Weigel, M., Mehta, V. and Steimle, J., 2014, April. More than touch: understanding how people use skin as an input surface for mobile computing. In Proceedings of the SIGCHI Conference on Human Factors in Computing Systems (pp. 179-188). ACM.
This project contributes results from an empirical study of on-skin input, an emerging technique for controlling mobile devices. Skin is fundamentally different from off-body touch surfaces, opening up a new and largely unexplored interaction space. We investigate characteristics of the various skin-specific input modalities, analyze what kinds of gestures are performed on skin, and study what are preferred input locations. Our main findings show that (1) users intuitively leverage the properties of skin for a wide range of more expressive commands than on conventional touch surfaces; (2) established multi-touch gestures can be transferred to on-skin input; (3) physically uncomfortable modalities are deliberately used for irreversible commands and expressing negative emotions; and (4) the forearm and the hand are the most preferred locations on the upper limb for on-skin input. We detail on users’ mental models and contribute a first consolidated set of on-skin gestures. Our findings provide guidance for developers of future sensors as well as for designers of future applications of on-skin input.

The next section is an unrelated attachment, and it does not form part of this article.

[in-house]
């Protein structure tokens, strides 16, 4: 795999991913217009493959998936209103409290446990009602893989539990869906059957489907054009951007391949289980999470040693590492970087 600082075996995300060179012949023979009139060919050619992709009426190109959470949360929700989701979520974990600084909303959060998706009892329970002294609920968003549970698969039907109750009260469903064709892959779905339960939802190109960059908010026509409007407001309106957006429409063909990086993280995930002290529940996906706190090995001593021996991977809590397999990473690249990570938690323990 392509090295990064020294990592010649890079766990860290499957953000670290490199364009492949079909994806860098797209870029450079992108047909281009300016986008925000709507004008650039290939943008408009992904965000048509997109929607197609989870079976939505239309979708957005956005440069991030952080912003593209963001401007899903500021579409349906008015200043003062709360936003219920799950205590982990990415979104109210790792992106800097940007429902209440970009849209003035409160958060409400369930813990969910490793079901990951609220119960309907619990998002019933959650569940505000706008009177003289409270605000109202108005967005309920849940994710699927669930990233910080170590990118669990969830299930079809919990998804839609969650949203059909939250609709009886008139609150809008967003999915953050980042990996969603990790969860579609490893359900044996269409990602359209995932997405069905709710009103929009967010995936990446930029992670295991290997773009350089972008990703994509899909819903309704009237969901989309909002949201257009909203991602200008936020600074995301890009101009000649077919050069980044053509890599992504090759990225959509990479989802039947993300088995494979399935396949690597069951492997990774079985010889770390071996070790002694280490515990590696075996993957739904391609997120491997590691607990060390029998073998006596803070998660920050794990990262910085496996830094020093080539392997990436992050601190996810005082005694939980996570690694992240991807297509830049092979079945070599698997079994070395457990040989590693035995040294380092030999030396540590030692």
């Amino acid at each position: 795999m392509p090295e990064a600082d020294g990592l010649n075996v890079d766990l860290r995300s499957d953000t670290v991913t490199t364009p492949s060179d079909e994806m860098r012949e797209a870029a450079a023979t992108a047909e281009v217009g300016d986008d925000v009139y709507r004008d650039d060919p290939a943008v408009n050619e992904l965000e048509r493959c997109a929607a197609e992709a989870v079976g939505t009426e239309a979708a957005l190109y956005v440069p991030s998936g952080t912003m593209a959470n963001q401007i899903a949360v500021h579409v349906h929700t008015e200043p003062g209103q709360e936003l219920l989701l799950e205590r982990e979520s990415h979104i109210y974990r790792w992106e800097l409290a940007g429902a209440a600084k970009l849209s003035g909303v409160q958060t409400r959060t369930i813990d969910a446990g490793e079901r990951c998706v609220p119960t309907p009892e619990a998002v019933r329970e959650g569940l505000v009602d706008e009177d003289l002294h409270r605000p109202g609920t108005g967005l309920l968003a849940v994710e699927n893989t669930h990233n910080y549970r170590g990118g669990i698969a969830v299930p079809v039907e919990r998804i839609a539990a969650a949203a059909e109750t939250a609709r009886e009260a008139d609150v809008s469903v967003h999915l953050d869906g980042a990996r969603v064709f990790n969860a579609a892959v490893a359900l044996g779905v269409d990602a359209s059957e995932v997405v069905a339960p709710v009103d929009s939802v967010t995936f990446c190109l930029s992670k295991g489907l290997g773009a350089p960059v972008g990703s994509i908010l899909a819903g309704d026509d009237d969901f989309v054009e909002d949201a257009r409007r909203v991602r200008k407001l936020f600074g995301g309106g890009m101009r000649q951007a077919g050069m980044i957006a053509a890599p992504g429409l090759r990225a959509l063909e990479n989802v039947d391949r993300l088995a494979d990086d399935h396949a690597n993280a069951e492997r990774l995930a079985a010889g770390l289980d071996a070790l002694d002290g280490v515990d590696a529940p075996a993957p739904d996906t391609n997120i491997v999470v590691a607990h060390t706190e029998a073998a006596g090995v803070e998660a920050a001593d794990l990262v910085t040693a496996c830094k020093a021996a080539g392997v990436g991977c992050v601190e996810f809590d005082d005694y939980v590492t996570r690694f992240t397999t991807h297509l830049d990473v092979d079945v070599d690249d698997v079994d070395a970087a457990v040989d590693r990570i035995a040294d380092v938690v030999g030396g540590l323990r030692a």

User elicitation study
An empirical study of how people use skin as an input surface for mobile and wearable computing was conducted.
- Opportunistic sampling method
- 22 Participants (11 female); 8 different nationalities ; 4 different professions
- 3 tasks to be performed on upper limb
- Questionnaire + Likert scale
- Video recorded interview sessions (1 hour each) & Note-taking
- No sensing hardware used
- Think-aloud protocol
- Qualitative method : Grounded theory
- Underlining patterns and associated mental models discovered
- Agreement scores and Cohen-Kappa scores used to quantify the findings